Hey there, time traveller!
This article was published 4/5/2014 (751 days ago), so information in it may no longer be current.
Twenty years after the new South Africa emerged from the quagmire of apartheid to vote for the first time by universal franchise for a parliament, the African National Congress is sure to win yet again. The parliament elected on Wednesday is in turn virtually certain to reappoint President Jacob Zuma to run the rainbow nation.
Both the ANC and Zuma have been heading the wrong way, however. They have let down Nelson Mandela. They no longer deserve to rule.
Judged by the past two decades, the ANC has undeniable achievements to its credit. Thanks in large part to the magnanimity of Mandela but also to that of other ANC leaders, the transition from white-minority to black-majority rule was miraculously smooth. A confident and impressive black middle class has emerged. At the other end of the scale, the proportion of South Africans living in absolute poverty has declined from 41 per cent in 1994 to 31 per cent at last count, according to the World Bank. Many millions more have decent housing, electricity and drinkable water. The economy has grown at an annual average of 3.3 per cent since 1994, a little slow by emerging-market standards but hardly disastrous.
Even so, the negatives have been steadily piling up. The presidency of Thabo Mbeki between 1999 and 2008 was marked by increasing intolerance, including a readiness to resort to racially tinged abuse, that began to permeate the ANC.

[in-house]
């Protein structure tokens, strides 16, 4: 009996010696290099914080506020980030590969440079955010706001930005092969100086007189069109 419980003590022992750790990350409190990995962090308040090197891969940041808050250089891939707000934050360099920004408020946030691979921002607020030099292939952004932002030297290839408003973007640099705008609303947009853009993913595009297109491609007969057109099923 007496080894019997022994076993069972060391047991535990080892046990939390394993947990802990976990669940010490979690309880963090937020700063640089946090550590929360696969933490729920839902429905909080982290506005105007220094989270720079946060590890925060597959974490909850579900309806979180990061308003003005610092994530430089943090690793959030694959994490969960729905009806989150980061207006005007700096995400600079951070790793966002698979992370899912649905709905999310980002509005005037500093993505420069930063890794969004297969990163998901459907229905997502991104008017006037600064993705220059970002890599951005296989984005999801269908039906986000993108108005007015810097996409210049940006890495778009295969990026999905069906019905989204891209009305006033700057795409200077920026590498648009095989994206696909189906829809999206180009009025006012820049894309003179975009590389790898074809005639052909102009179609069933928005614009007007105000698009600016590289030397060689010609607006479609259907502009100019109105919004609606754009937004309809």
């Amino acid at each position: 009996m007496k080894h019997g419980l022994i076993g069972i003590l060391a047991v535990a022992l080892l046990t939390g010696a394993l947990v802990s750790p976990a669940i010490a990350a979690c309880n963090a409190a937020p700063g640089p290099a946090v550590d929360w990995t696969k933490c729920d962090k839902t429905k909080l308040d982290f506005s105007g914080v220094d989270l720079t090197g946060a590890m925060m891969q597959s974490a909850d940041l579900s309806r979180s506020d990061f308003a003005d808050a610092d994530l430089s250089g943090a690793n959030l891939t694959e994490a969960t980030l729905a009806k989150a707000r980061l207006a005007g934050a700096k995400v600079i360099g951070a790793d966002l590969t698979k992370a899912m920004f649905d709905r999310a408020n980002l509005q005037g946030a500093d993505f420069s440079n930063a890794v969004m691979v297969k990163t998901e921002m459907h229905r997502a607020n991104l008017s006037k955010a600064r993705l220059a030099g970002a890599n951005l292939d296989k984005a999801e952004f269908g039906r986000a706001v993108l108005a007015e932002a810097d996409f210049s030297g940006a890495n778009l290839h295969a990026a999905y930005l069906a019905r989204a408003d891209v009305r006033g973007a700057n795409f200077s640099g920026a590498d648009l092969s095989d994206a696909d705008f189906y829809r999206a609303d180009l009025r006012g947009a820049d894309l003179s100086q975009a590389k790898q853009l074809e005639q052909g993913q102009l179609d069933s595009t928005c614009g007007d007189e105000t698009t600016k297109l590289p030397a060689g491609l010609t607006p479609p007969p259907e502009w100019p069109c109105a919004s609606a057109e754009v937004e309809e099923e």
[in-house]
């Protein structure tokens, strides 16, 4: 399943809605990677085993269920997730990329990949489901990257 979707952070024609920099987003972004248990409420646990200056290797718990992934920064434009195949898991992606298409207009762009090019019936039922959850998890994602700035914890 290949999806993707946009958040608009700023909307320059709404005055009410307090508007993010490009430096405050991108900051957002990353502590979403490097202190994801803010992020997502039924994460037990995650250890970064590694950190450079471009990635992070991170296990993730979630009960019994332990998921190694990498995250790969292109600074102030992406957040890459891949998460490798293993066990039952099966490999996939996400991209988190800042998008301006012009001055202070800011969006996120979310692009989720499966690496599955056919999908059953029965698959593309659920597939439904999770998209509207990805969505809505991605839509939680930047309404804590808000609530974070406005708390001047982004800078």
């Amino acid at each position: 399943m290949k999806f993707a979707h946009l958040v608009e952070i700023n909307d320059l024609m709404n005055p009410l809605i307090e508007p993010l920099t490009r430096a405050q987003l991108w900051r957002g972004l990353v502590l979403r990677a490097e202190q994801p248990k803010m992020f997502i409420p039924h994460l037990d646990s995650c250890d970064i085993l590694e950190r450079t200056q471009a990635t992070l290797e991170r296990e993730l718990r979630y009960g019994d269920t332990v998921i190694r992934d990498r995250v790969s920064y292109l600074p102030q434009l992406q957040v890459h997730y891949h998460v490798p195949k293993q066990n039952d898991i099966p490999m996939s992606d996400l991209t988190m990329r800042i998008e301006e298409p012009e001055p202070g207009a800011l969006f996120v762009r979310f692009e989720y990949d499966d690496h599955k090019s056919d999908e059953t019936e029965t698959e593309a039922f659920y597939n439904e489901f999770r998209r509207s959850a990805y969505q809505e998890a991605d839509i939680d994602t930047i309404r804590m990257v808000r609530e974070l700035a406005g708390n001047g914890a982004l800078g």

Among other failings, the woeful denial of the HIV/AIDS plague by Mbeki and other ANC leaders caused untold needless misery and death. Zuma, in charge since 2009, has a sunnier temperament and a cannier political sense than Mbeki. He could have pushed through tricky reforms, but has lacked the vision and courage to get much done.
Two particular scourges have worsened under his rule: the lack of jobs and the spread of corruption. The number of unemployed South Africans, now a third of the working-age population if you include those who have given up looking for jobs, has risen sharply under Zuma. The economy has stagnated at a time when the rest of Africa is starting to boom.
As for corruption, it's growing apace. The ANC gives the impression South Africa is a de-facto one-party state where only its friends should get the plum jobs and contracts. Zuma himself is sorely tainted by scandal and dubious friendships. In addition, mindful of the menace to the ANC of Julius Malema, a racist firebrand who has set up a populist splinter group, Zuma has felt obliged to match him with legislative proposals that, if enacted, would put off much-needed investors.
Today the ANC pretends to be all things at once while resting on the laurels of liberation. Unless it undergoes its own drastic reform and rebirth, which seems unlikely but not inconceivable, South Africa would be better off if the party were to split in half. Then voters would have a real choice between a socialist party, backed by trade unions and communists, and a social-democratic, market-friendly one.
Meanwhile the party with the best ideas is the liberal Democratic Alliance, the main opposition, which is led courageously by Helen Zille, a white former anti-apartheid activist. The DA deserves to be endorsed. It has doggedly promoted nonracial and liberal values and sensible economic policies. It has a decent record in government as the party that has run the Western Cape province since 2009 and the city of Cape Town for several years longer. It stands for many for the hopes and values of the post-apartheid black middle class.
Sadly, although the DA has been gaining ground, it has no chance of winning. Because it depends mainly on support from whites and citizens of mixed-race or Indian descent, it is unlikely to get much more than a fifth of the vote. This means the ANC probably will be in power for at least another 10 years.
Without Mandela, his party has lost its way. Unless it reinvents itself or splits, South Africa increasingly will flounder under its rule.